The next day, on June 6, the Los Angeles Times printed an article by Jerry Cohen that discussed Sirhan’s motive for the assassination, confirmed by the memos Sirhan wrote to himself. The article stated: “When the Jordanian nationalist, Sirhan Bishara Sirhan, allegedly shot Kennedy, ostensibly because of the senator’s advocacy of U.S. support for Israel, the crime with which he was charged was in essence another manifestation of the centuries-old hatred between Arab and Jew.”
Around 12:15 a.m. PDT on June 5, 1968, Sirhan fired a .22 caliber Iver-Johnson Cadet revolver at United States Senator Robert F. Kennedy and the crowd surrounding him in the Ambassador Hotel in Los Angeles, shortly after Kennedy had finished addressing supporters in the hotel’s main ballroom. Authors George Plimpton, Jimmy Breslin, Pete Hamill, professional football player Rosey Grier, and 1960 Olympic gold medalist Rafer Johnson were among several men who subdued and disarmed Sirhan after a struggle.
Sirhan Sirhan Imprisonment
In 1971, Sirhan was housed in the Adjustment Center at San Quentin State Prison.He was subsequently transferred to the Correctional Training Facility (CTF) in Soledad, California, where he was confined until 1992.From 1992 to 2009, he was confined at the California State Prison (COR) in Corcoran, California, and lived in COR’s Protective Housing Unit until he was moved to a harsher lockdown at COR in 2003.In October 2009, ostensibly for his safety, he was transferred to the Pleasant Valley State Prison in Coalinga, California, where he was housed in a cell by himself.He was subsequently moved back to Corcoran.
On November 22, 2013, Sirhan was transferred from Corcoran to the Richard J. Donovan Correctional Facility in San Diego County. The transfer occurred on the 50th anniversary of the assassination of President John F. Kennedy, but a spokesman for the California Department of Corrections and Rehabilitation said that the transfer was “a routine matter of housing allotments” and its timing was “simply an unfortunate coincidence”.On August 30, 2019, Sirhan was stabbed multiple times by another prisoner.He was taken to a hospital, where his condition was reported as stable.He returned to the prison two days later, after his discharge from the hospital.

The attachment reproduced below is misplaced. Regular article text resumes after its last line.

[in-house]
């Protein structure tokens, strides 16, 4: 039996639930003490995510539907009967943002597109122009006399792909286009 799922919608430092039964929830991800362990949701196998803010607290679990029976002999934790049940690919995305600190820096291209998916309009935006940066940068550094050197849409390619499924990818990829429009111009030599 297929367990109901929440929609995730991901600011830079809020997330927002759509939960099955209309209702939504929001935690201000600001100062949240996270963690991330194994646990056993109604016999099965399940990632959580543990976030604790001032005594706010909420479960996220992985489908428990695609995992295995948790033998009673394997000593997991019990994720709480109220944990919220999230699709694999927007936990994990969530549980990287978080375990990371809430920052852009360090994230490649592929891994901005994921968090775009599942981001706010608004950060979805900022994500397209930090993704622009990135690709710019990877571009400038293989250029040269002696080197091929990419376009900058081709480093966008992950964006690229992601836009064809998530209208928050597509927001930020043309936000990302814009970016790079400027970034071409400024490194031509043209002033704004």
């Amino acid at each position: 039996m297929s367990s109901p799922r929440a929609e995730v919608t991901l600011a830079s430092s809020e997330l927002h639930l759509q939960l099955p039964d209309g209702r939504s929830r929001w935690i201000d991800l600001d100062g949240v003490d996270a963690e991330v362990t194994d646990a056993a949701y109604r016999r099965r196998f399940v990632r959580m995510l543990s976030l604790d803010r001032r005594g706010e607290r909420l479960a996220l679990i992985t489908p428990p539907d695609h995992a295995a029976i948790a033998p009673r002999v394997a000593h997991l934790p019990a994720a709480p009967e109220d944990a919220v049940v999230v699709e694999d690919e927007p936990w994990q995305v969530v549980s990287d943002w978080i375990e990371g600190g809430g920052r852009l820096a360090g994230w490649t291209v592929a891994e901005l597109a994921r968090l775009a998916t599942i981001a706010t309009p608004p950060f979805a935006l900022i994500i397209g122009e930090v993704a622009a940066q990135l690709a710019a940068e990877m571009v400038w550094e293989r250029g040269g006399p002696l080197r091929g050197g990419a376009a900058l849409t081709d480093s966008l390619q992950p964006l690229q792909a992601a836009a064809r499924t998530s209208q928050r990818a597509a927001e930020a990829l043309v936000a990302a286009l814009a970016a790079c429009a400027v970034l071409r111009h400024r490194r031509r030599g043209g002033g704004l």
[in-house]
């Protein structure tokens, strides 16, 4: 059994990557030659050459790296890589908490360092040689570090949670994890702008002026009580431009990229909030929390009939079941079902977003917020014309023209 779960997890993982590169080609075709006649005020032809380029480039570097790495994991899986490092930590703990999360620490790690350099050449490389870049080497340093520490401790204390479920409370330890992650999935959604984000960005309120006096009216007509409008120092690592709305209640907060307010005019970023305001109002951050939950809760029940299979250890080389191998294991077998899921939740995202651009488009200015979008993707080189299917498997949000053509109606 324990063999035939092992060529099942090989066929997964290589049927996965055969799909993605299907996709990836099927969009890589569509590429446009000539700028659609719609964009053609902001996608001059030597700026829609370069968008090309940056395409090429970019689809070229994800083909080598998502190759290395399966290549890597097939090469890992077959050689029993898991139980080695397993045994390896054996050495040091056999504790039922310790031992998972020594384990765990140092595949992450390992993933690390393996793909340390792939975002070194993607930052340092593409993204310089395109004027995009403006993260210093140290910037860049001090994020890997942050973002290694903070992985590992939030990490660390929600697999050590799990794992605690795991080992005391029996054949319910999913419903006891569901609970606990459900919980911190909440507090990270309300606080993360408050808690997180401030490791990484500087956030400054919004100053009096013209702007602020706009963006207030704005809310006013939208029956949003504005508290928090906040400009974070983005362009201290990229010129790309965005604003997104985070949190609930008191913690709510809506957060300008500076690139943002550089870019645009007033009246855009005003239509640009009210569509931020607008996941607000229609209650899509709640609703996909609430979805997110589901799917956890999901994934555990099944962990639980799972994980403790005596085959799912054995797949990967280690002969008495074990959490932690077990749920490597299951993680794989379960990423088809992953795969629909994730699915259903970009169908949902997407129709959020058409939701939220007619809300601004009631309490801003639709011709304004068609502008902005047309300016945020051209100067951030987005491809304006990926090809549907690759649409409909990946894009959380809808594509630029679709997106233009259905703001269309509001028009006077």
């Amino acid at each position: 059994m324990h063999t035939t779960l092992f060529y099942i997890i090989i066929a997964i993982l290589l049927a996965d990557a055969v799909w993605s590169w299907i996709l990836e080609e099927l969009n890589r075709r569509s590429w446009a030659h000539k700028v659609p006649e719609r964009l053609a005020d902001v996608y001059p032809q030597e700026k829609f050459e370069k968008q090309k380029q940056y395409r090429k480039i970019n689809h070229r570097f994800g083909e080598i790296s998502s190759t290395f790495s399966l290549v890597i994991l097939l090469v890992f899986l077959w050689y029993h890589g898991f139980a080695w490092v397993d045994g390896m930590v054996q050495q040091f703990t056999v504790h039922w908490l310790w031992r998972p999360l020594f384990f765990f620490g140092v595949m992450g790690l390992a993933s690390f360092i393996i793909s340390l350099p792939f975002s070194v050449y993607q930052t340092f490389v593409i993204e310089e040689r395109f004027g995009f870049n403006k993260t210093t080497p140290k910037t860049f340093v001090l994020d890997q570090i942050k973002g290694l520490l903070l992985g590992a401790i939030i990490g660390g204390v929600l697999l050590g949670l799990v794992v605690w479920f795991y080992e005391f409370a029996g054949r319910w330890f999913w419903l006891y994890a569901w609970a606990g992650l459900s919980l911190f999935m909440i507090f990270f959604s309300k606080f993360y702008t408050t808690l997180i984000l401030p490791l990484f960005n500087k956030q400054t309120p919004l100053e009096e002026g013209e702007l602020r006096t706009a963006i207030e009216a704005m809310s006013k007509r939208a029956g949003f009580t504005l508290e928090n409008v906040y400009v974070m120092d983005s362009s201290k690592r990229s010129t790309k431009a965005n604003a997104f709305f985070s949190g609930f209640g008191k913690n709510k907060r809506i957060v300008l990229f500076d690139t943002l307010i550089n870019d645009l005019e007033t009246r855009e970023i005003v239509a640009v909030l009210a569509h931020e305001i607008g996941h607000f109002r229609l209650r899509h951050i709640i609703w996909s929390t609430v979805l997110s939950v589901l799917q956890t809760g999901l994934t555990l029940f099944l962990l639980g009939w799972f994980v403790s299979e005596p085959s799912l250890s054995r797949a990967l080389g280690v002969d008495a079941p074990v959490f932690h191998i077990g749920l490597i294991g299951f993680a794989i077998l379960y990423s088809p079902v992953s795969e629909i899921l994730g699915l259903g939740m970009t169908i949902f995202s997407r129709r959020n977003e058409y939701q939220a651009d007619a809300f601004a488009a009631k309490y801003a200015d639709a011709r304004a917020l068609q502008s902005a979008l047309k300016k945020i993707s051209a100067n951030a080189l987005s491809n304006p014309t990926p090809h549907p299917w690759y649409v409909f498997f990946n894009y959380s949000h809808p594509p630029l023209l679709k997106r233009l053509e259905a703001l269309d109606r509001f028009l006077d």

Sirhan Sirhan Parole
On August 27, 2021, in his 16th appearance before the parole board, Sirhan was recommended for parole. He has served 53 years in jail. Two of Kennedy’s surviving sons, Robert F. Kennedy, Jr. and Douglas Kennedy, offered their support for parole during Sirhan’s appearance before the parole board. The decision is subject to a 90-day review by the California Board of Parole Hearings after which Governor Gavin Newsom, has 30 days to grant, reverse, or modify the decision.